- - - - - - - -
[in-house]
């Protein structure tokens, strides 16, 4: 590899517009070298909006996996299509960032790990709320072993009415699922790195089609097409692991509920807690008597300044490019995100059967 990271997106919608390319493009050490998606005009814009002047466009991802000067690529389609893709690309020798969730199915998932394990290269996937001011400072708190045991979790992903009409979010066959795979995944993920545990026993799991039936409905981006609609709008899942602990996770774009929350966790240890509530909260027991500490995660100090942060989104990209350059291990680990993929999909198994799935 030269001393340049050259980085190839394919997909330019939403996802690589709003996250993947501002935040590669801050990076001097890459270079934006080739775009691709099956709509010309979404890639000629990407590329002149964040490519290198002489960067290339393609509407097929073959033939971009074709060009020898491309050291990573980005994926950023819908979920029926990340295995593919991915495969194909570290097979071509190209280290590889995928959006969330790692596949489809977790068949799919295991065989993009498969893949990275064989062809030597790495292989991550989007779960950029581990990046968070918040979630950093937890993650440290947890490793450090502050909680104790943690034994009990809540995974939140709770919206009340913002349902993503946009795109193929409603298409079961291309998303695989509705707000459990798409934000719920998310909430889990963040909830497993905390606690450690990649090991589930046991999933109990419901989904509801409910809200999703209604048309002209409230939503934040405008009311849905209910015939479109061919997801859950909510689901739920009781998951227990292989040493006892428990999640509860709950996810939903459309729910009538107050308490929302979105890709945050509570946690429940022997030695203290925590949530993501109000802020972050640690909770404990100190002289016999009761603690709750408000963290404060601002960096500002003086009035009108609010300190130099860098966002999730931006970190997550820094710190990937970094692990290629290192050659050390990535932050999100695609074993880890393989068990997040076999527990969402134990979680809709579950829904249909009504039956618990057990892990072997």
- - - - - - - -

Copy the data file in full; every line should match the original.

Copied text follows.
[in-house]
């Protein structure tokens, strides 16, 4: 590899517009070298909006996996299509960032790990709320072993009415699922790195089609097409692991509920807690008597300044490019995100059967 990271997106919608390319493009050490998606005009814009002047466009991802000067690529389609893709690309020798969730199915998932394990290269996937001011400072708190045991979790992903009409979010066959795979995944993920545990026993799991039936409905981006609609709008899942602990996770774009929350966790240890509530909260027991500490995660100090942060989104990209350059291990680990993929999909198994799935 030269001393340049050259980085190839394919997909330019939403996802690589709003996250993947501002935040590669801050990076001097890459270079934006080739775009691709099956709509010309979404890639000629990407590329002149964040490519290198002489960067290339393609509407097929073959033939971009074709060009020898491309050291990573980005994926950023819908979920029926990340295995593919991915495969194909570290097979071509190209280290590889995928959006969330790692596949489809977790068949799919295991065989993009498969893949990275064989062809030597790495292989991550989007779960950029581990990046968070918040979630950093937890993650440290947890490793450090502050909680104790943690034994009990809540995974939140709770919206009340913002349902993503946009795109193929409603298409079961291309998303695989509705707000459990798409934000719920998310909430889990963040909830497993905390606690450690990649090991589930046991999933109990419901989904509801409910809200999703209604048309002209409230939503934040405008009311849905209910015939479109061919997801859950909510689901739920009781998951227990292989040493006892428990999640509860709950996810939903459309729910009538107050308490929302979105890709945050509570946690429940022997030695203290925590949530993501109000802020972050640690909770404990100190002289016999009761603690709750408000963290404060601002960096500002003086009035009108609010300190130099860098966002999730931006970190997550820094710190990937970094692990290629290192050659050390990535932050999100695609074993880890393989068990997040076999527990969402134990979680809709579950829904249909009504039956618990057990892990072997």